In the Media

  • GRAND OPENING: The Marilyn I. Walker School of Fine and Performing Arts at 15 Artists’ Common, Downtown St. Catharines

    The Marilyn I. Walker School of Fine and Performing Arts and the Department of Dramatic Arts celebrated the grand opening of the new facility on Friday, September 18th, 2015.  Hundreds of people from the community were on hand to share the milestone. Below, we’ve collected some videos and news items from that event:

    Read the article in the Brock News, complete with short video tours.

    See this short report by TVCOGECO Niagara on the occasion of the Grand Opening Ceremony:

    See the report “Brock celebrates new school in heart of the city” in the St. Catharines Standard, featuring two short videos about the school and Marilyn I. Walker:

    Listen to the report about the new MIWSFPA facility’s grand opening from the The Brock News podcast Episode 1, one in a series of podcasts being produced at the University, showcasing interesting people, research and news. The segment on the Marilyn I. Walker School of Fine and Performing Arts can be found at cue 1:40 – 3:54. We’ve provided a clip here.

    Brock University ambassadors provided a tour of the Marilyn I. Walker School of Fine and Performing Arts following the grand opening proceedings.

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    Categories: In the Media, News

  • Downtown parking for MIWSFPA opening ceremony

    (Source: The Brock News, Thursday, September 17, 2015 | by . Photo: A parking map for the Marilyn I. Walker School of Fine and Performing Arts grand opening.)

    Guests attending the opening of the Marilyn I. Walker School of Fine and Performing Arts — which starts at 3 pm on Friday, Sept. 18 — should allow a minimum 15 minutes to find parking in downtown St. Catharines and walk to the school.

    Please note there is no parking at the Walker School campus, due to the temporary structure installed for the opening ceremony.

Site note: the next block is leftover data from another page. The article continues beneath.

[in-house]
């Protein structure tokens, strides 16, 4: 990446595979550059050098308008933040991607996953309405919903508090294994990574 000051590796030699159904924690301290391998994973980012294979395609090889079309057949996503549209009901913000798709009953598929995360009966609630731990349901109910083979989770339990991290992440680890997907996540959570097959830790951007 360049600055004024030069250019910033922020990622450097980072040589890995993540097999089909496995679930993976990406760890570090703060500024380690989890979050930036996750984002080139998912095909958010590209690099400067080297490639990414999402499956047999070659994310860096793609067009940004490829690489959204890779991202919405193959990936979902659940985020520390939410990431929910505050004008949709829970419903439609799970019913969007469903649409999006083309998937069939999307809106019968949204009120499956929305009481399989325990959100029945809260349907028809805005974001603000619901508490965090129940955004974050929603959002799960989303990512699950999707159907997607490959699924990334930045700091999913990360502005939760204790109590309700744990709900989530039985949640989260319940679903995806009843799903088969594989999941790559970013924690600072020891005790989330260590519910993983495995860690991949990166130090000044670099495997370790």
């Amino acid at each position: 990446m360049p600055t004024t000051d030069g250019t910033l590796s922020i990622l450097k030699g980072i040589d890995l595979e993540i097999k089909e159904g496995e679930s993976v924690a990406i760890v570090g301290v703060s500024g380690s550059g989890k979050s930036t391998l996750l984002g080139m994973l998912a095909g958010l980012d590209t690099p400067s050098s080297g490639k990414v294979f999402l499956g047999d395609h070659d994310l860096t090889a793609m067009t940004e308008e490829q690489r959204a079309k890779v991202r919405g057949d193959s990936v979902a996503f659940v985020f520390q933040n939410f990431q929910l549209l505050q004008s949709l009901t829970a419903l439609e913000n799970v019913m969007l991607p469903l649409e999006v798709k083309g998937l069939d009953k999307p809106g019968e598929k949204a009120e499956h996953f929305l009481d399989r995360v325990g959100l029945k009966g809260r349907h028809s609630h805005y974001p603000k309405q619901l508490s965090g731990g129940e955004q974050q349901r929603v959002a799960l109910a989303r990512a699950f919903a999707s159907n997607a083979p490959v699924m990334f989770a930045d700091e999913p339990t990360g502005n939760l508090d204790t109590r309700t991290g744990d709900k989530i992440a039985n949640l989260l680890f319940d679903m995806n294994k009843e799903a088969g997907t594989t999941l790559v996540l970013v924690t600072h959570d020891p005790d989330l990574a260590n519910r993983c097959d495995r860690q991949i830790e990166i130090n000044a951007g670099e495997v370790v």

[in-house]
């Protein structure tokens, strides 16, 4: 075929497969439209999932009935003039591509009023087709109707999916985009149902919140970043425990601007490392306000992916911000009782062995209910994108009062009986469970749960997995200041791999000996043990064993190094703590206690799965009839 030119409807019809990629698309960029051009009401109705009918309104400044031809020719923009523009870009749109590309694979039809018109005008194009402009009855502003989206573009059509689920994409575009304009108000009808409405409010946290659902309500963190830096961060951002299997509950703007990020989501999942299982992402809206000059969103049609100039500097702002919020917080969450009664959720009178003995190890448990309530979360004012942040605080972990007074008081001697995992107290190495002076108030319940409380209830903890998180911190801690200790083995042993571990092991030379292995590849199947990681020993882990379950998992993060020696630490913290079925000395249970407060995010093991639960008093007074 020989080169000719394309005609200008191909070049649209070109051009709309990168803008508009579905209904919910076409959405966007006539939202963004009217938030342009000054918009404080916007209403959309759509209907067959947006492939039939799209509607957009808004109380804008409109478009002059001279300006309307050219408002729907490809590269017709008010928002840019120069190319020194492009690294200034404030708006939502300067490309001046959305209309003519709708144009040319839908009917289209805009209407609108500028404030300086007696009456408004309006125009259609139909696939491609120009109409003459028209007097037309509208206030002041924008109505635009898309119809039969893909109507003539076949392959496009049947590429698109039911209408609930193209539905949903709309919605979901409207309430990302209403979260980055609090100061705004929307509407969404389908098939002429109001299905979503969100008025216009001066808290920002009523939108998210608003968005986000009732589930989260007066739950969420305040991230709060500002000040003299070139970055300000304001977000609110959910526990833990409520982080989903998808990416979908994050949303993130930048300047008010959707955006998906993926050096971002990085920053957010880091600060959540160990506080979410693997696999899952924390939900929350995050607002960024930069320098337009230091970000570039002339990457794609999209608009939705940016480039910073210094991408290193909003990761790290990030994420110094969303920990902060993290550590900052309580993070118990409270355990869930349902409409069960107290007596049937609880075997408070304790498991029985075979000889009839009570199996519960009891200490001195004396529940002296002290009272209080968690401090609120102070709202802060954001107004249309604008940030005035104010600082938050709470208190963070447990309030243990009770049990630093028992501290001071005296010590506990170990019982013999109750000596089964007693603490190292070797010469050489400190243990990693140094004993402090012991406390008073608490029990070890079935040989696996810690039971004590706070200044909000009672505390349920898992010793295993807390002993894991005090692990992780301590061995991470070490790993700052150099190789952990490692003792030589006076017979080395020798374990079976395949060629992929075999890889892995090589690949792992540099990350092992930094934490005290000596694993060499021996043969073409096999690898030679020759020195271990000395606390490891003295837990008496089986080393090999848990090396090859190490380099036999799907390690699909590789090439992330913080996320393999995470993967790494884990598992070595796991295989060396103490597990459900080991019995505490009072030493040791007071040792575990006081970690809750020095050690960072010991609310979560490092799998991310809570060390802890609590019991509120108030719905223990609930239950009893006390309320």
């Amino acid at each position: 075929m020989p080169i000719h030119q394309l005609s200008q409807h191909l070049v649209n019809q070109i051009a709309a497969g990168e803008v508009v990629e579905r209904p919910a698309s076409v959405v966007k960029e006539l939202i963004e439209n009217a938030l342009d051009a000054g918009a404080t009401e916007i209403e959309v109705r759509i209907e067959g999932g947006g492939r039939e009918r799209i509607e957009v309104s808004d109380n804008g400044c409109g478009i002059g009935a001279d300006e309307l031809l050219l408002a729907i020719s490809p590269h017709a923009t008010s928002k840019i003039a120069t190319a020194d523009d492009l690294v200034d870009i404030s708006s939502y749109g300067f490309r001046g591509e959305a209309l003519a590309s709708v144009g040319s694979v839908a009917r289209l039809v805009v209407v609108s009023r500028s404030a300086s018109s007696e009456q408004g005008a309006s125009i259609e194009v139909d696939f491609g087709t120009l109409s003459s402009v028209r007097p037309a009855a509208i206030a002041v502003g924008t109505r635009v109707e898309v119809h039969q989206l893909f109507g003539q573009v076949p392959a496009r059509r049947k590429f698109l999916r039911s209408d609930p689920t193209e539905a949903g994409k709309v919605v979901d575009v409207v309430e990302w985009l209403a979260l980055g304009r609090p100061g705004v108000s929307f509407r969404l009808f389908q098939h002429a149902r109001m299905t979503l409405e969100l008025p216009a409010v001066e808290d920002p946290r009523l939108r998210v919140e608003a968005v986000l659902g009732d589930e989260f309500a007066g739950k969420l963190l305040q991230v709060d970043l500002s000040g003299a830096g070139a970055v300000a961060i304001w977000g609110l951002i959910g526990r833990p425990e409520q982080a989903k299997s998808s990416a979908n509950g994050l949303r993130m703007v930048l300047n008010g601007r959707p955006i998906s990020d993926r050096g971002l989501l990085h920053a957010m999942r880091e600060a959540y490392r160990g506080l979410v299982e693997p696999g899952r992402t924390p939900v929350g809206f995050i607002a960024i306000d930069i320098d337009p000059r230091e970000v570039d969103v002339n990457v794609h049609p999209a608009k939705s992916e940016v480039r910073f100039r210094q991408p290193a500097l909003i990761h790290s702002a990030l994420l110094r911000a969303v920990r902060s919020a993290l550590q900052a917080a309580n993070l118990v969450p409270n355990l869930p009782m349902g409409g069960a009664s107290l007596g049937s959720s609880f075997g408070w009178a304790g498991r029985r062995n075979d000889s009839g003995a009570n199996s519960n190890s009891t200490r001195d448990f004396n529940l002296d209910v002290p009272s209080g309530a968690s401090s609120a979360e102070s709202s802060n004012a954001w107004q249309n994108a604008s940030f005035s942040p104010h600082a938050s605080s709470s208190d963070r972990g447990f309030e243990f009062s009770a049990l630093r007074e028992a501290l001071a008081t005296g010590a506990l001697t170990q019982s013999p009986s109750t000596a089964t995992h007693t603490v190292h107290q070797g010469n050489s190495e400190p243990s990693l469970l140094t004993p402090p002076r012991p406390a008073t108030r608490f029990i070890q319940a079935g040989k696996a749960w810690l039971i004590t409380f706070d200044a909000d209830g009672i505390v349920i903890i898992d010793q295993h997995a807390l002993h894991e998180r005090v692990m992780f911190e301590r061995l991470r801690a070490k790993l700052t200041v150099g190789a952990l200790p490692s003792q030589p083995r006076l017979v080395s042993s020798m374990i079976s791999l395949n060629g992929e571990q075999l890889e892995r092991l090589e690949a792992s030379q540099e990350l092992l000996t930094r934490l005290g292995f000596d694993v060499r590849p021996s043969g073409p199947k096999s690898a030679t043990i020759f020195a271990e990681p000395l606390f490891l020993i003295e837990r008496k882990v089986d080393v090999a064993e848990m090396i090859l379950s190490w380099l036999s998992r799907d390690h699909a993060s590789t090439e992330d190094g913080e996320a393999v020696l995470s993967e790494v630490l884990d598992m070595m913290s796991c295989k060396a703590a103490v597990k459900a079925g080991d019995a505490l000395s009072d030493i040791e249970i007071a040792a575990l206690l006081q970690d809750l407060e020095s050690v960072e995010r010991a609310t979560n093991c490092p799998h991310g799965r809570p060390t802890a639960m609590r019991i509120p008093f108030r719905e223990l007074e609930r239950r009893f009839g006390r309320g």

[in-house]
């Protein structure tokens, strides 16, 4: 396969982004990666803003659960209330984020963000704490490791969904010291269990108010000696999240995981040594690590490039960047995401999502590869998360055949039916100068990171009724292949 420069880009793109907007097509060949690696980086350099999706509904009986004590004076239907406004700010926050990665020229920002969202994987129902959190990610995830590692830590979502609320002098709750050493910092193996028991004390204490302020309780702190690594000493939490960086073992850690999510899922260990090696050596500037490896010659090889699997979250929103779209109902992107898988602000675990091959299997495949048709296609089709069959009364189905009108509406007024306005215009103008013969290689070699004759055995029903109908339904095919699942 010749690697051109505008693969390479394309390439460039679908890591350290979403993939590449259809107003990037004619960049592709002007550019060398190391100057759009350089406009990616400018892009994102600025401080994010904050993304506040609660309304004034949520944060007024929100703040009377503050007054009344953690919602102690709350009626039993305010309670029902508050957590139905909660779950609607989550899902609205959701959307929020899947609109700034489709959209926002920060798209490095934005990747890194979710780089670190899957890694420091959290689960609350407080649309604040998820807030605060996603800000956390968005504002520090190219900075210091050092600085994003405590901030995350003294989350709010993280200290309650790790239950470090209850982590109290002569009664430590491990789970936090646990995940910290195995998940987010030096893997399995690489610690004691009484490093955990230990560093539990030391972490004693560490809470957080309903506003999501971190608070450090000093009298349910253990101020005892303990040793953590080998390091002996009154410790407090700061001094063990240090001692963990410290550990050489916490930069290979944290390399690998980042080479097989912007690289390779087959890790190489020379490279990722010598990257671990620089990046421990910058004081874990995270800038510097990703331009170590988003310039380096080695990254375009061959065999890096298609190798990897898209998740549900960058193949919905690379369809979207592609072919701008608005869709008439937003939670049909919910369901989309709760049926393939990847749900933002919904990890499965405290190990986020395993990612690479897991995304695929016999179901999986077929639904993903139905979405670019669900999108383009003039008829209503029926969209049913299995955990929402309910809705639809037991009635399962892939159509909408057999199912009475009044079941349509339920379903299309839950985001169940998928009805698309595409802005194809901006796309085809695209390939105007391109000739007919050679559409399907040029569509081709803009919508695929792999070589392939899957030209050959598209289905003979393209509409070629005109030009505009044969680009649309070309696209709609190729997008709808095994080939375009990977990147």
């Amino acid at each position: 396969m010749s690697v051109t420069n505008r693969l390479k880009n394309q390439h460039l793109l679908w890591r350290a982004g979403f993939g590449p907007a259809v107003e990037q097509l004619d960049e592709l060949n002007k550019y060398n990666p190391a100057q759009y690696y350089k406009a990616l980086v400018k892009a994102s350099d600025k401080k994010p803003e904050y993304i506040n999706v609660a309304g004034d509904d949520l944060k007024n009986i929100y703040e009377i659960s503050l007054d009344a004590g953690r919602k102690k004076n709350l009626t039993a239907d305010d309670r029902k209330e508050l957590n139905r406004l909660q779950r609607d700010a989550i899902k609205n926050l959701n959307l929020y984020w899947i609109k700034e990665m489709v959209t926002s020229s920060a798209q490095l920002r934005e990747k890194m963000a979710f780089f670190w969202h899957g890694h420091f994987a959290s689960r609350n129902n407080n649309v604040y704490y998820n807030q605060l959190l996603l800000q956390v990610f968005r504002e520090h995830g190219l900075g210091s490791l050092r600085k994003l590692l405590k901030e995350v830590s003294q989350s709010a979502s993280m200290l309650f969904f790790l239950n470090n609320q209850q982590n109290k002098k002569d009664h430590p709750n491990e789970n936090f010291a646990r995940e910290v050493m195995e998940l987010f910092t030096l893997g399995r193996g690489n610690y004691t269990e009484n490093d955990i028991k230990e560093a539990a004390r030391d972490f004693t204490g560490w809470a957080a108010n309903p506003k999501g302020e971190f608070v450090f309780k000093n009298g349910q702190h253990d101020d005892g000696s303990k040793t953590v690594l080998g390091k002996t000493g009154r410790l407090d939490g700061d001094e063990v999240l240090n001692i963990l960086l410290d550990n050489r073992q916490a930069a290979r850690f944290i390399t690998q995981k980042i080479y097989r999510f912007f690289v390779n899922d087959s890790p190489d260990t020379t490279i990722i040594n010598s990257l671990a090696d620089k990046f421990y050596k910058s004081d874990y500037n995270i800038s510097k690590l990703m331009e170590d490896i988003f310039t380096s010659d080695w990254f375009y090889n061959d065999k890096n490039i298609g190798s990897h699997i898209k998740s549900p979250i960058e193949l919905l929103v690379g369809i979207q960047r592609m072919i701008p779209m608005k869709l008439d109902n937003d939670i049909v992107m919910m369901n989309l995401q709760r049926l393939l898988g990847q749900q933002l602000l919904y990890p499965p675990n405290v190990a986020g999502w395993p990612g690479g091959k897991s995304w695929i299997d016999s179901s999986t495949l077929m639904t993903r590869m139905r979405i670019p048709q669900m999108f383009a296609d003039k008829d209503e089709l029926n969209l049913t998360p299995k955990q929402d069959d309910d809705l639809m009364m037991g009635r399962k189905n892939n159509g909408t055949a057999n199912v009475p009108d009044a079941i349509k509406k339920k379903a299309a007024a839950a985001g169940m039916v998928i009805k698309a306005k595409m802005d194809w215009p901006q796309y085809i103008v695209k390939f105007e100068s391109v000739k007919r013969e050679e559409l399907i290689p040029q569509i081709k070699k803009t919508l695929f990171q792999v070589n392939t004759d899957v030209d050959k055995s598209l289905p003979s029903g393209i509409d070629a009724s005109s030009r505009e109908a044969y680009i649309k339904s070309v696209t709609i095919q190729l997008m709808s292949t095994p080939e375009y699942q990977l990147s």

However, there are numerous downtown sites that have hourly parking and are a short walk from the MIWSFPA.

    Use this legend for the accompanying map:

    1. Garden Park / Carlisle Street Garage — 71 Carlisle Street
    2. Garden Park Lot — 11 Garden Park
    3. St. Paul Street parking lot
    4. Ontario Street Parking Garage — 8 Ontario Street
    5. Market Square Lot — 50 Church Street, accessible from King or James Streets
    6. Central Library Lot — accessible from King or Carlisle Streets

    On the map, pedestrian access from St. Paul Street to the Walker School is designated by blue lines.

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    Categories: Announcements, Events, In the Media, News

  • With construction finished, Brock’s new downtown arts school gets ready to educate

    (Source: The Brock News, Monday, June 1, 2015. Photo: Music student Grace Snippe performs during a media tour of the Marilyn I. Walker School for the Fine and Performing Arts on Friday. A videographer from CHCH in Hamilton zooms in.)

    On 15 May 2015, after more than two years of construction, a major project in downtown St. Catharines was granted formal occupancy by the city’s building department.

    At that moment, the new home of Brock University’s Marilyn I. Walker School of Fine and Performing Arts officially stopped being a building project and began life as a dynamic educational facility.

    The keys were handed over, and the University became responsible for everything from security guards to providing Wi-Fi, switching on the lights and cleaning the restrooms.

    Brock University President Jack Lightstone calls the MIWSFPA a landmark development for Brock and Niagara.

    “For Brock, it provides another purpose-built facility serving the very specialized needs of the school, like the Cairns Complex has done for science and health science,” he said. “For Niagara, it is a landmark in what a university and a city government can achieve in a close working partnership to bring new life and a new economic base to St. Catharines’ downtown core.”

    The five-storey school is partly new construction and partly restored heritage buildings, including a 19th-century textile mill. But it’s all state-of-the-art, from the new 235-seat performing arts theatre to its digital media studios, photo darkrooms, instrumental music rooms and any other number of specialized facilities needed to support the development of students within numerous genres of dramatic arts, music and visual arts.

    The project was designed by Diamond Schmitt Architects, who have been the visionaries behind entertainment complexes in cities from Toronto and Montreal to St. Petersburg, Russia.